WAER, the campus radio station, broadcasts everything from basketball to lacrosse (which gets the highest ratings), and the students produce regular news segments for the campus closed-circuit television as part of their class schedule. On Tuesday, Evans Boston sat in as the afternoon's sportscaster and his lead story was, naturally, the Final Four.
The Syracuse academic year ends in May -- it has been known to snow during commencement -- and Boston isn't sure where he'll find a job when he receives his diploma and enters a very competitive field. Relaxing over a few beers after their newscast, his classmates joked about moving back in with their parents immediately after graduation.
But that's of little concern to him at the moment. Thursday, he leaves for New Orleans where he and partner Dave Friedman will sit at courtside and broadcast the Final Four for WAER.
"I was talking to Dave, and I said, 'We're seniors in college and we're going to call a Final Four,' " Boston said. "We'll probably never get to do this again in our lives."
Savor the moment.
That's the essential message Kurt Vonnegut provided when he delivered the commencement speech at Syracuse in 1994. Vonnegut apologized for not stirring them with tales of Teddy Roosevelt's charge up San Juan Hill or Operation Desert Storm, preferring to instead provide his usual wry humor and observations on the simple joy of life.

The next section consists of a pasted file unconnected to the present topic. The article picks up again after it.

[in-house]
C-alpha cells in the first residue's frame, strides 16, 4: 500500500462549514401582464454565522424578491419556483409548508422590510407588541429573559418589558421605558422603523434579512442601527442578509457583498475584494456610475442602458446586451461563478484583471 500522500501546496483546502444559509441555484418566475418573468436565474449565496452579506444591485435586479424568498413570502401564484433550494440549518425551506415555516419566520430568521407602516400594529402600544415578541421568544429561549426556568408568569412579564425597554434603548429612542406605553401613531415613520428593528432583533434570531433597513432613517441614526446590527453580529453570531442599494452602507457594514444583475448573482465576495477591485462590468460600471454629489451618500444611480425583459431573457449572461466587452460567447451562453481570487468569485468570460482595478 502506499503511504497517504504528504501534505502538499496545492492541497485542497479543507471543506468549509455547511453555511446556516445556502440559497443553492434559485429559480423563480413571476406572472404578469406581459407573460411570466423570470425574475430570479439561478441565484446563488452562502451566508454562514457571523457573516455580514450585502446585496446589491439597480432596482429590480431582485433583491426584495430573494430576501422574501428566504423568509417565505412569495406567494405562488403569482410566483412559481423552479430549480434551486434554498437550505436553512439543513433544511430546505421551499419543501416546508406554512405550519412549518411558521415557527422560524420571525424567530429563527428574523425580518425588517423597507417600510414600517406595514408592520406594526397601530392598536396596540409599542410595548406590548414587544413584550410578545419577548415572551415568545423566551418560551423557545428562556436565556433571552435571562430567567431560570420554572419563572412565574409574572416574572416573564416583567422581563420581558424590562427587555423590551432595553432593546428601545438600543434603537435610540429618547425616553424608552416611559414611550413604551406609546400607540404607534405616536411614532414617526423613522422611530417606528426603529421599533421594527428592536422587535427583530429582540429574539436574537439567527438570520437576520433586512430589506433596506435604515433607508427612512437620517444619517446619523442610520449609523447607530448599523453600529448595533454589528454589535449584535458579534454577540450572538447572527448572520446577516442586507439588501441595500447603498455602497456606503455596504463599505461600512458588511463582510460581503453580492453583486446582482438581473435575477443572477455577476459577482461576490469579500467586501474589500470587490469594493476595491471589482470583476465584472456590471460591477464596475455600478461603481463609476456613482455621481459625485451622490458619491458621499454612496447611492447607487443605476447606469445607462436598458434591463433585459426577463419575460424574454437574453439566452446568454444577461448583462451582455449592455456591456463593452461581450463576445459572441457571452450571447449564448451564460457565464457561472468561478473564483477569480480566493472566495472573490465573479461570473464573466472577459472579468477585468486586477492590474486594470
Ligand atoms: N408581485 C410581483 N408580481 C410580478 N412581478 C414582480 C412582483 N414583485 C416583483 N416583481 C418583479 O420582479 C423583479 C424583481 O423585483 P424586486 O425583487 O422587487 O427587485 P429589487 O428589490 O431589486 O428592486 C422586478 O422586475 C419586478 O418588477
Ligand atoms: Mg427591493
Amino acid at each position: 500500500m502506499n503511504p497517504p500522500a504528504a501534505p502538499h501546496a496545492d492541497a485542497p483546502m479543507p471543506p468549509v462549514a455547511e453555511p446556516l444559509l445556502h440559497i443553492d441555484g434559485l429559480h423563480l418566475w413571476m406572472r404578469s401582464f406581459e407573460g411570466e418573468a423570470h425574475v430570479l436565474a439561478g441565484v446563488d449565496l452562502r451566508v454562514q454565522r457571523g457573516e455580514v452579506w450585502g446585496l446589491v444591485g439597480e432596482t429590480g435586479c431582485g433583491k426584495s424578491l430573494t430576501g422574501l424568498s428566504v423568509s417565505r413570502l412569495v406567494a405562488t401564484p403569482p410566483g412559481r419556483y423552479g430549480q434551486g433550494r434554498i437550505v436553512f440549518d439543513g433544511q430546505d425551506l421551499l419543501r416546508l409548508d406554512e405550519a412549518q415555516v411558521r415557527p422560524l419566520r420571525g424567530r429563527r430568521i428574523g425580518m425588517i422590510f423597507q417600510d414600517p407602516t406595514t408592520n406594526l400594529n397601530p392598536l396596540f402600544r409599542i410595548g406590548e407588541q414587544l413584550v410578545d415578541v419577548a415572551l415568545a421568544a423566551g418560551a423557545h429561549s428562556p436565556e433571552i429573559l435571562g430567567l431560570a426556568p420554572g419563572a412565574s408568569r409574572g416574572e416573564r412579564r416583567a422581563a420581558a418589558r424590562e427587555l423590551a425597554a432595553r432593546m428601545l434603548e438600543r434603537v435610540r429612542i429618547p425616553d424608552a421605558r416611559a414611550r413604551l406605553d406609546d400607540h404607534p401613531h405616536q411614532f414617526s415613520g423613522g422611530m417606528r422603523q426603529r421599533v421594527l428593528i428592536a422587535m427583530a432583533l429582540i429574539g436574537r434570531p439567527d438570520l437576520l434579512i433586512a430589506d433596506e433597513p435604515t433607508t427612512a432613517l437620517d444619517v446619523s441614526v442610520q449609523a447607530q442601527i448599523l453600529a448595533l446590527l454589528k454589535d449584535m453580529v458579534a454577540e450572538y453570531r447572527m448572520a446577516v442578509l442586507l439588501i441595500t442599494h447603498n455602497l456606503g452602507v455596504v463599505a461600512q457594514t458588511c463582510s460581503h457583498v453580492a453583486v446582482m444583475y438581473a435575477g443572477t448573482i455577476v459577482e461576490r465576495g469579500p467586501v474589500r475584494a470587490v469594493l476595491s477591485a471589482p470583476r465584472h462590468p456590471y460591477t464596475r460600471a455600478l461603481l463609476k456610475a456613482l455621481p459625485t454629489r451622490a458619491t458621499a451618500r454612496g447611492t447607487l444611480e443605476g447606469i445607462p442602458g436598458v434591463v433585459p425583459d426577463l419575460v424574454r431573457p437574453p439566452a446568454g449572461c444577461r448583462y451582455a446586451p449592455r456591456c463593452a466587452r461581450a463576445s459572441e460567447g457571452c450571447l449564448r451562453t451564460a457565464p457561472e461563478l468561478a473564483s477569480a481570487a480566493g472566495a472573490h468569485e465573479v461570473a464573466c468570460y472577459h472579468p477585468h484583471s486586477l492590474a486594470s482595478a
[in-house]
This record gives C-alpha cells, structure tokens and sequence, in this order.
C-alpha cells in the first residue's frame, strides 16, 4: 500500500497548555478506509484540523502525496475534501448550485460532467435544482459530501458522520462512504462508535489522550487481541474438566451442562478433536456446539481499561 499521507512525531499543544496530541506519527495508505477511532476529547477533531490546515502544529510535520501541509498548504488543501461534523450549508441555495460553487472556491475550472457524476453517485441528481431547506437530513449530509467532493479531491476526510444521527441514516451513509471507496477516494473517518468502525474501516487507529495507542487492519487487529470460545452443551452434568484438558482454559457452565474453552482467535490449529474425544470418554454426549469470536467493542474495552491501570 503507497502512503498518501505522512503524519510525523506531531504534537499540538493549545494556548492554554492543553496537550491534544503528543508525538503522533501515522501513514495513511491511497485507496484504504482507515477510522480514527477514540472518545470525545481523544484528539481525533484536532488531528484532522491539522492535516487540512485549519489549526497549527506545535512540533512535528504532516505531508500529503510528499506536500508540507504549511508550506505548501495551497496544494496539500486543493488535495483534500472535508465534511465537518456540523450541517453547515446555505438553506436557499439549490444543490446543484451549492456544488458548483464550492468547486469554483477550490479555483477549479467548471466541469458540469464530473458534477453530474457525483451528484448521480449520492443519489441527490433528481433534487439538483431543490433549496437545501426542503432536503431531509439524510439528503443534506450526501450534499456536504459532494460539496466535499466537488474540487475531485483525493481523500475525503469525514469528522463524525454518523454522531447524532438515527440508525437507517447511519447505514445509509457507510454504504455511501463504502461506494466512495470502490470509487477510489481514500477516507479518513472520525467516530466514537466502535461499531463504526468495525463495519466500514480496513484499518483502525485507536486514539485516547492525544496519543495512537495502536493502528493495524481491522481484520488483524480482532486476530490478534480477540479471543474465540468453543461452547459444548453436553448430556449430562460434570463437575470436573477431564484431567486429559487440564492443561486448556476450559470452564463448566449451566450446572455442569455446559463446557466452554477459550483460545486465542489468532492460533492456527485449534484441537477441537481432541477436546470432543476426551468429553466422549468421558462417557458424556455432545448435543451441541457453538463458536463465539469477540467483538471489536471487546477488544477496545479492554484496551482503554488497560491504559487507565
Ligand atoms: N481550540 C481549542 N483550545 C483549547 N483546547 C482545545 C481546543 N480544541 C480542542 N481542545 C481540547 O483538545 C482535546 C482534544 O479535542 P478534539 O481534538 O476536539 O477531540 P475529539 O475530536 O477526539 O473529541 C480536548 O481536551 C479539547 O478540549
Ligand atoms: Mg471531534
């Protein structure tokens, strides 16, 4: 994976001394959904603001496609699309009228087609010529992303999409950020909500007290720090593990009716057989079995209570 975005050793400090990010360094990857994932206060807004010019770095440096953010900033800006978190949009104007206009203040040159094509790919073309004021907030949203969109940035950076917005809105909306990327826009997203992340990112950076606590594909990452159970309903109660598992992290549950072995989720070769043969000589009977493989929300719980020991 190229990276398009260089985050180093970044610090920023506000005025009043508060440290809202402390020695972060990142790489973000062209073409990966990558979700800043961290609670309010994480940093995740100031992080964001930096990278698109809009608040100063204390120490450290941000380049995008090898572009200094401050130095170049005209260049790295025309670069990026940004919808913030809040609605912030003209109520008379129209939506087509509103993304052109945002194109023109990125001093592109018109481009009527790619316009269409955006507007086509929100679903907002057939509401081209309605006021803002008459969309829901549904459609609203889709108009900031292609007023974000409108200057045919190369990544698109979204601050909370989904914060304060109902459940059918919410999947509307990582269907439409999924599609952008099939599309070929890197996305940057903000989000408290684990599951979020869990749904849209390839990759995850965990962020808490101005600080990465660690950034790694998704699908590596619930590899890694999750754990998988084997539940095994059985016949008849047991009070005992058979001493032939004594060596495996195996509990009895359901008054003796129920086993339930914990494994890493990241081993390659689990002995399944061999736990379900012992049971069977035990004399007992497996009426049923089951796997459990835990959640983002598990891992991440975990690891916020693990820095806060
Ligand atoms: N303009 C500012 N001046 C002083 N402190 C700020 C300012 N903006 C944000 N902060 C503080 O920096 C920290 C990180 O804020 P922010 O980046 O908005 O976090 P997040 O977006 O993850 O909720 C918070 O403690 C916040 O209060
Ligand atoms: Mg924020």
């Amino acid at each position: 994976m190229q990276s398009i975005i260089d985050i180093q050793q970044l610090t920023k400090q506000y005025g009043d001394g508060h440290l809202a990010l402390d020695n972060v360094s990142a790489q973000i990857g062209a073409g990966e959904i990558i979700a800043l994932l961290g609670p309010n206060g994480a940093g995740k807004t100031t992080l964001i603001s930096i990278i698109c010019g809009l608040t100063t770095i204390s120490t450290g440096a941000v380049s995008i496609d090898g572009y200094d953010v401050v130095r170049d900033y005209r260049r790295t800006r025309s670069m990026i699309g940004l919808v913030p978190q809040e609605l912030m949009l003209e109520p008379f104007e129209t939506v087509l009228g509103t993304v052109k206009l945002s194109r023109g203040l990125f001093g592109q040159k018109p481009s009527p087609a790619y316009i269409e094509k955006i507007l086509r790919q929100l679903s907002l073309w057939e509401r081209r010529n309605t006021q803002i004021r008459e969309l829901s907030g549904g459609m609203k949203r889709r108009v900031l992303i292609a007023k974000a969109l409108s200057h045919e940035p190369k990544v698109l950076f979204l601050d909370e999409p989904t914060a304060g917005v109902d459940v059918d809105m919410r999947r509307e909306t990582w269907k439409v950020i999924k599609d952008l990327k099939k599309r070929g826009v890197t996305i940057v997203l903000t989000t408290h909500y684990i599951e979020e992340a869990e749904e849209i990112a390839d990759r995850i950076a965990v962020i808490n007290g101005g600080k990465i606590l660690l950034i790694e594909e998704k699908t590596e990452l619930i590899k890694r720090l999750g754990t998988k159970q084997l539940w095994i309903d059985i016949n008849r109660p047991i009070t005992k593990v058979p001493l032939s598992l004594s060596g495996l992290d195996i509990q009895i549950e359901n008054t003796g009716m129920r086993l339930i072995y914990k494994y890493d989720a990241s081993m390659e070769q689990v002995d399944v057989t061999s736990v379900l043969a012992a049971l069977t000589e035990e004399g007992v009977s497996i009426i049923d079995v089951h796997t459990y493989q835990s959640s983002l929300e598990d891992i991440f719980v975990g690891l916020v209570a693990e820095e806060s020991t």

"I had a bad uncle named Dan," Vonnegut told the Syracuse grads, "who said a male can't be a man until he has gone to war. But I had a good uncle named Alex, who said, when life was most agreeable -- and it could be just a pitcher of lemonade in the shade -- he would say, 'If this isn't nice, what is?' ... If he hadn't said that so regularly, maybe five or six times a month, we might not have paused to realize how rewarding life can be at times.''
Yes, the Syracuse winters can be long and exhausting. Yes, April dawned with a snowstorm. And yes, the weather is nicer elsewhere. But why focus on the negative when there is so much else to enjoy? Summer isn't that far off, another bright young class is about to head into the world, the Orangemen are heading to the Final Four, the pepperoni pizza is hot out of the oven at the Varsity, and if this isn't nice, what is?
Jim Caple is a senior writer for ESPN.com.